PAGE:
1. Marshall, David R. JD, MSN, RN, CNAA, BC

Article Content

Leaders in healthcare have advocated and implemented the use of best evidence to improve patient care for more than a decade. For the most part, however, leaders who have staunchly advocated best evidence application in patient care have been less aggressive in applying the same logic to management decisions and organizational improvement.1 As reflected in the literature, evidence-based decision making and patient care standards are the norm for clinical nursing.2 Through the development of the American Organization of Nurse Executives (AONE) Nurse Executive Competencies, the work of the AONE Institute for Patient Care Research and Education, and ongoing strategic planning, AONE has taken the strongest possible position on the importance of using best evidence in leadership and management practices. Leadership's use of best evidence in making organizational decisions has potential to impact patient care to a greater extent than does a single clinician using best practices at the bedside.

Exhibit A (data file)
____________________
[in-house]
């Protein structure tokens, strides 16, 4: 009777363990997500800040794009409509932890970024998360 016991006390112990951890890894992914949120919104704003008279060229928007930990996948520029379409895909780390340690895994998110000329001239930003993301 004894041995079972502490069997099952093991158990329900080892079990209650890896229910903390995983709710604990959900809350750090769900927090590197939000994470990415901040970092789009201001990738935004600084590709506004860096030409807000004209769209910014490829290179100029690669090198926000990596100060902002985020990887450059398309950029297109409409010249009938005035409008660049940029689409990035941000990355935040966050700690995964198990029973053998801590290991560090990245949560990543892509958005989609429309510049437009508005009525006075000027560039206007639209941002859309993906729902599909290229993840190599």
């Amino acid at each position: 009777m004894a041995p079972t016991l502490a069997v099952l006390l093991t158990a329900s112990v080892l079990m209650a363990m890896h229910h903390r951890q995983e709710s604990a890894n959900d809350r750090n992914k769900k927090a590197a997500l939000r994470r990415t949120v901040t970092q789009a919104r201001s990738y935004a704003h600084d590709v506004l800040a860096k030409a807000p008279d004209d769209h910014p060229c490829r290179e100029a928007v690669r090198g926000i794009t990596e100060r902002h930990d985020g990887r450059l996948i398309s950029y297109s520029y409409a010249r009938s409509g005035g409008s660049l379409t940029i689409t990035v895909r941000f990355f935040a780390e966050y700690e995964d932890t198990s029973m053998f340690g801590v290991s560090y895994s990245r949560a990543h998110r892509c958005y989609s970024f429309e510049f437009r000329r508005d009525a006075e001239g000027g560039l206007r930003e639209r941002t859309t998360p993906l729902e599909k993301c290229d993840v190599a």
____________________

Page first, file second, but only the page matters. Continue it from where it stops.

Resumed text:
This issue of The Journal of Nursing Administration presents several studies that illustrate this potential impact: resource factors associated with adverse events; identification of non-value-added staff utilization patterns; influence linkages among professional environment, conflict management, and unit effectiveness; elements of communication associated with nurse satisfaction; and 3 major factors associated with improving patient outcomes and nurse retention. This evidence, supported by the work of AONE, provides an excellent basis for each of us to evaluate organizational decisions and practices relative to these issues.